The death penalty: NATIONAL VOICES"The first time I voted for the death penalty, I thought of the law as majestic and that there was very little chance of a mistake. Then you grow up. Look at the DNA evidence - you realize that people can make terrible mistakes."
- New York State Assemblyman Joseph R. Lentol (D), Washington Post, April 13, 2005
"I have always opposed the death penalty. Although both my husband and my mother-in-law were murdered, I refuse to accept the cynical notion that their killer deserves the death penalty."
- Coretta Scott King
"I think Michigan made a wise decision 150 years ago (when the state abolished capital punishment). We're pretty proud of the fact that we don't have the death penalty."
- Former Michigan Governor John Engler (R), New York Times, September 22, 2000
"Has an innocent man ever been executed? Probably. The judicial system is designed to promote fairness, but anyone who expects perfection is asking for an impossibility. Any revamping might make the system better, but because human nature is involved, it won't make it perfect."
- Jim Willett, former Texas Death Row Warden who presided over 89 executions, Washington Post, May 13, 2001
"They are all consuming. They demand not just due process, but super due process."
- North Carolina District Attorney Jim Kimel on death penalty cases, which he says strain the justice system. They make up less than 1% of his caseload, but devour 1/3 of its resources. The News & Record, North Carolina, August 8, 2000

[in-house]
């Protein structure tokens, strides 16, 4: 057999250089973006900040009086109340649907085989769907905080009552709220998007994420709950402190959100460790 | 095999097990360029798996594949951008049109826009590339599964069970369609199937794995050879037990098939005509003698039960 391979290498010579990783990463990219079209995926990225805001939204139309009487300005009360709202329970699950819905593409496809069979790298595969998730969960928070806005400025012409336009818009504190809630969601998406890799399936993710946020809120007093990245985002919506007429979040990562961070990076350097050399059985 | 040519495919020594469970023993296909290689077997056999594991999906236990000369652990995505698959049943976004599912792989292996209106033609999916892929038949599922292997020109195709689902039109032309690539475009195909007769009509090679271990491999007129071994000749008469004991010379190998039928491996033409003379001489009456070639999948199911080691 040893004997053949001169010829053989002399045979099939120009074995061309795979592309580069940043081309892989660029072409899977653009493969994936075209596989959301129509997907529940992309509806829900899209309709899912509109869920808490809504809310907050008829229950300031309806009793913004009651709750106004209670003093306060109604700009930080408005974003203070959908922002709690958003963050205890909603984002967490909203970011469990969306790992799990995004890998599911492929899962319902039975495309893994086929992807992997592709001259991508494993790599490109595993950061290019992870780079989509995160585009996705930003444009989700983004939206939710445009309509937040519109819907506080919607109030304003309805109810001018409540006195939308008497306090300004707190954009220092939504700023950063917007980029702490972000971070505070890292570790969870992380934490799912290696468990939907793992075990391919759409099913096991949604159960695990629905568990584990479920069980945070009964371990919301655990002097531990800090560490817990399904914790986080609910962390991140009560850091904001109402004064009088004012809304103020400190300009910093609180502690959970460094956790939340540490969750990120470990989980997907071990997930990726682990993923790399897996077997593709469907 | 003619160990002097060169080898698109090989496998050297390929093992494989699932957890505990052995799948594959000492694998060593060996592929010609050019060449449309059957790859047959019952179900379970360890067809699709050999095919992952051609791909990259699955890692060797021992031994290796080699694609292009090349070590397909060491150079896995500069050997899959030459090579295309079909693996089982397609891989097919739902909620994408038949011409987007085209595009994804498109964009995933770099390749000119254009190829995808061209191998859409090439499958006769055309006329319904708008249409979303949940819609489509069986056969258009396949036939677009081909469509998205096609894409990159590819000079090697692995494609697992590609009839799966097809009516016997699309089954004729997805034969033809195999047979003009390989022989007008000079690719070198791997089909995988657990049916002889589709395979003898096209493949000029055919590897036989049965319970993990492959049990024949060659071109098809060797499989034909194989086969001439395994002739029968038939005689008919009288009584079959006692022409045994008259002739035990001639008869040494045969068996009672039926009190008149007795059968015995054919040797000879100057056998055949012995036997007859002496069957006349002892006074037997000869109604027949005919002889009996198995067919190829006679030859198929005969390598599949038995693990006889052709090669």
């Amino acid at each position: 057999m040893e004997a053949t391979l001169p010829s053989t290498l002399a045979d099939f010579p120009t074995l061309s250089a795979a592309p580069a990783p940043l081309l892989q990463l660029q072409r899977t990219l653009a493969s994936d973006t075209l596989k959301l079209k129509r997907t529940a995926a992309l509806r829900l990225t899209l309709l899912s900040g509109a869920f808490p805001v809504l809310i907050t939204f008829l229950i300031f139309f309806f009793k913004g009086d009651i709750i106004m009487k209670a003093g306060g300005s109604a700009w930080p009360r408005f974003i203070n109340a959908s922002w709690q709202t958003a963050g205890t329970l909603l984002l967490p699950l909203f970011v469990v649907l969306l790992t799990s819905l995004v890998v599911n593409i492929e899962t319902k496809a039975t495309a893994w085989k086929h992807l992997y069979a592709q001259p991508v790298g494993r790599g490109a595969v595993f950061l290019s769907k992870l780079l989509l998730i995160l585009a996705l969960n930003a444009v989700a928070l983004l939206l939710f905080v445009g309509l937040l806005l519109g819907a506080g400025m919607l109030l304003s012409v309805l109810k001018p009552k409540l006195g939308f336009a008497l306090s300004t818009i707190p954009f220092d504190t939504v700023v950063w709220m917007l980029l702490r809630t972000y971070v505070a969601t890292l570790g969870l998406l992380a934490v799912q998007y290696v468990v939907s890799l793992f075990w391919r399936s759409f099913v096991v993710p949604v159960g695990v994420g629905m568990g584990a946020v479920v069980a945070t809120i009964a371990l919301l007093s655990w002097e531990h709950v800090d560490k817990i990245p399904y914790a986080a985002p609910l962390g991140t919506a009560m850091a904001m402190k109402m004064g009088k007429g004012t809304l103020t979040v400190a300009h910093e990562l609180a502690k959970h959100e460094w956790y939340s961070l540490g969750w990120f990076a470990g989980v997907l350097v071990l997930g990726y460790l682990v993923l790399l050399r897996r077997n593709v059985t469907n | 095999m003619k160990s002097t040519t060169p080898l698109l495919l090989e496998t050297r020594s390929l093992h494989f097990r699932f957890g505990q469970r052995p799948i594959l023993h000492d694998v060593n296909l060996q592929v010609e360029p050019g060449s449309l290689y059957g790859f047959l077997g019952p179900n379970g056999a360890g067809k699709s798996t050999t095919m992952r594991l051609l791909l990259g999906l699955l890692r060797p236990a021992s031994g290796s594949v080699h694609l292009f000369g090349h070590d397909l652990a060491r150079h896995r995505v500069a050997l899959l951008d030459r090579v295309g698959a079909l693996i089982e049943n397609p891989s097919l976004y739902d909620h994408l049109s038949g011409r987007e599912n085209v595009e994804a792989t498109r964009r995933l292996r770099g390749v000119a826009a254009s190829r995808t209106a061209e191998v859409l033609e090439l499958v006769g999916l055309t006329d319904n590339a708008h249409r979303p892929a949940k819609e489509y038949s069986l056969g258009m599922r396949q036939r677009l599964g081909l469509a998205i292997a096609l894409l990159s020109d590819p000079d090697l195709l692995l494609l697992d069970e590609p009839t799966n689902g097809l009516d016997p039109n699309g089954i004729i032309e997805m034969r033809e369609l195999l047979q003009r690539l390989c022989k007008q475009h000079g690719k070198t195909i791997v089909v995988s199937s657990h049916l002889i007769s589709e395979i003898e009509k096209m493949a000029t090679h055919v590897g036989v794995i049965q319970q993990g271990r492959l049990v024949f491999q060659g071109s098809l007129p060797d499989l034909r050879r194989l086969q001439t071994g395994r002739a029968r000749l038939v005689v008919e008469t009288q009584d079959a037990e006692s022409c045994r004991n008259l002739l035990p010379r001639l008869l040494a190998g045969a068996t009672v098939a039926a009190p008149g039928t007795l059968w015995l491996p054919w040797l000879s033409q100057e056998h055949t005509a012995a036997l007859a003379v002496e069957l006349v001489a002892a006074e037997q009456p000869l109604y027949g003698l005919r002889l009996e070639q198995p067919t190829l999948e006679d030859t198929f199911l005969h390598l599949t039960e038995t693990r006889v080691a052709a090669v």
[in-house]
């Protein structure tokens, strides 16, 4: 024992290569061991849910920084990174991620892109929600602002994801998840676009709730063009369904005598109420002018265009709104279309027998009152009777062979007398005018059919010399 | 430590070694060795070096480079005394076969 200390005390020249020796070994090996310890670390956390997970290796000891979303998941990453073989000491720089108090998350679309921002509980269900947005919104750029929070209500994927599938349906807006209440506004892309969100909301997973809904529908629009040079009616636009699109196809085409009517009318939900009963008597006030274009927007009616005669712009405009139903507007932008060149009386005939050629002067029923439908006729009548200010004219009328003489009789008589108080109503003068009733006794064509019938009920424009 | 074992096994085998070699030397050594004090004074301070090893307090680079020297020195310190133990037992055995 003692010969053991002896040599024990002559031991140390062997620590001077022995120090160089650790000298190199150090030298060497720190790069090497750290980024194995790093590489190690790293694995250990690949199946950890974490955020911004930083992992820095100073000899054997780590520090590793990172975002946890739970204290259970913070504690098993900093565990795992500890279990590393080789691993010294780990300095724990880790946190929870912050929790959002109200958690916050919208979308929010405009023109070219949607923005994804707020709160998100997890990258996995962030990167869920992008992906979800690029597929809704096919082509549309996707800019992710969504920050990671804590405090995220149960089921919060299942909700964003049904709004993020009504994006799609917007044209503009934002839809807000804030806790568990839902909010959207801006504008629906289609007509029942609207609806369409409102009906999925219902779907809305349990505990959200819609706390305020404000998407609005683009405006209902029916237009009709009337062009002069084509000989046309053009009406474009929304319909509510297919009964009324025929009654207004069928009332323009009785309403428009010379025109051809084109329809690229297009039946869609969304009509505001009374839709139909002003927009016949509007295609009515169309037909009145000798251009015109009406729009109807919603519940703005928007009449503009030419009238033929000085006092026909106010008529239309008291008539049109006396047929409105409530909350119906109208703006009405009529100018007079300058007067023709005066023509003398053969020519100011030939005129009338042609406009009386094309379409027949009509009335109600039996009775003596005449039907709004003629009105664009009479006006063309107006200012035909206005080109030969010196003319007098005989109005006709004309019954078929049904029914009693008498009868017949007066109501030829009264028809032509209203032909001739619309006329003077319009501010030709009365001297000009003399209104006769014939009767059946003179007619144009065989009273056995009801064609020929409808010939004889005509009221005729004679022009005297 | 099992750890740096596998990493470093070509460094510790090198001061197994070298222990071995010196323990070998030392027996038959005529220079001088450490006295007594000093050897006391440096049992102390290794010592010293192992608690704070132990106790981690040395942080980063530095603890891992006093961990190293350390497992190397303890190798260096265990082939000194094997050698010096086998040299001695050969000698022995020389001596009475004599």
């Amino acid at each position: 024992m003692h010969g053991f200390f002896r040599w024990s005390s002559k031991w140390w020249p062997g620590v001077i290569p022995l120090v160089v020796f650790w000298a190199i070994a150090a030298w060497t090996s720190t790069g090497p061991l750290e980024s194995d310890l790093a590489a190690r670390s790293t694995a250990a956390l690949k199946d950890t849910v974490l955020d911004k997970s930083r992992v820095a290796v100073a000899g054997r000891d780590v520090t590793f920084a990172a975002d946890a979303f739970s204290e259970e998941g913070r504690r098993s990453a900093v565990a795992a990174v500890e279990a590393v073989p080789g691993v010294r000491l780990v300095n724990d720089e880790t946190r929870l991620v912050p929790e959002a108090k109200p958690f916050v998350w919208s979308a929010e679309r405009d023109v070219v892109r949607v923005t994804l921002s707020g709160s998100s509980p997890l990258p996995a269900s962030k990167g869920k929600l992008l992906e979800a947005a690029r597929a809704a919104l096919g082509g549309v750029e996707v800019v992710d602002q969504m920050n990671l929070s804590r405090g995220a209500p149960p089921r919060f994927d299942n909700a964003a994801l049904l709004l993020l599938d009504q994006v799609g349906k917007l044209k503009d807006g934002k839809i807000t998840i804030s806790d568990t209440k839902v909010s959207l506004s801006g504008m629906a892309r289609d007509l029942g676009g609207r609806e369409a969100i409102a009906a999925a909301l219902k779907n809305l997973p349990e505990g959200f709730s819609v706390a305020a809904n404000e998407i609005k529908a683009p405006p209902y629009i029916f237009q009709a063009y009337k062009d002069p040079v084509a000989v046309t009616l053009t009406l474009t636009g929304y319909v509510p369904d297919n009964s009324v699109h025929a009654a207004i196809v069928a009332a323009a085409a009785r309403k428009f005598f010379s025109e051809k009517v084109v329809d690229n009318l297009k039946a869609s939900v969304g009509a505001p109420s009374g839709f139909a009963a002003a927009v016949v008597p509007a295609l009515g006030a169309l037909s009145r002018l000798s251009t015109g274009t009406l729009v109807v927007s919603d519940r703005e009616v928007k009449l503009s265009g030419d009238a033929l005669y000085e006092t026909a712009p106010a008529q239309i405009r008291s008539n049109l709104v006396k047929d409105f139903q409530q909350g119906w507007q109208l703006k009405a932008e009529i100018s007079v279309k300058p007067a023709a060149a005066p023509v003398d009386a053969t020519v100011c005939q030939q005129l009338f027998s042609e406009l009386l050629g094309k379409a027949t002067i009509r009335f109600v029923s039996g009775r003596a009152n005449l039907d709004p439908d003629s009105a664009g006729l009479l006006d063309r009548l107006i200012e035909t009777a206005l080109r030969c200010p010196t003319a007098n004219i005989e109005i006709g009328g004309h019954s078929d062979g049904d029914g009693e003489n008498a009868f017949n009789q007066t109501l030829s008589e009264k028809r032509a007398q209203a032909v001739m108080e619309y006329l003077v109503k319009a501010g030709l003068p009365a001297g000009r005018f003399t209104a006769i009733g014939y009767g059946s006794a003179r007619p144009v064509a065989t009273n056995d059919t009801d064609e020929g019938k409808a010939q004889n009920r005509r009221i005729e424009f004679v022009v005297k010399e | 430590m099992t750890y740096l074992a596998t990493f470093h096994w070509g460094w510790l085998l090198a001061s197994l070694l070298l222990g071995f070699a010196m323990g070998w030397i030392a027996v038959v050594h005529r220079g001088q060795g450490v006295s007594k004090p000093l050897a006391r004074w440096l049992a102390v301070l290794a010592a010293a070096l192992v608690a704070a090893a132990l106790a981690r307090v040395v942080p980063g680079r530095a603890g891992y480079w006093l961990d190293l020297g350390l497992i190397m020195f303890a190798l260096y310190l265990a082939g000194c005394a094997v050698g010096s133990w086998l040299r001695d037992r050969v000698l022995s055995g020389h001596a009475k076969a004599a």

"If statistics are any indication, the system may well be allowing some innocent defendants to be executed."
- former United States Supreme Court Justice Sandra Day O'Connor Associated Press, July 2, 2001
"I continue to think that the process is deeply flawed. It posits a very high likelihood that no innocent person is convicted, which I no longer believe to be true."
- Federal Judge Jed S. Rakoff, whose brother was murdered in the Philippines in 1985, New York Times, January 2, 2005
"I really question whether the death penalty is worth having in terms of time and money. It has warped our court system. I think the time has come to decide whether it's worth the cost."
- Burley Mitchell, former Chief Justice of the North Carolina Supreme Court and a long time death penalty supporter, The News & Record, North Carolina, August 8, 2000
"As a member of the New York Senate from 1966 to 1989, I voted 12 times to establish the death penalty in New York. I regret my votes in favor of the death penalty."
- John R. Dunne, former Assistant Attorney General under President George Bush and former New York State Senator (R), Daily News, April 10, 2005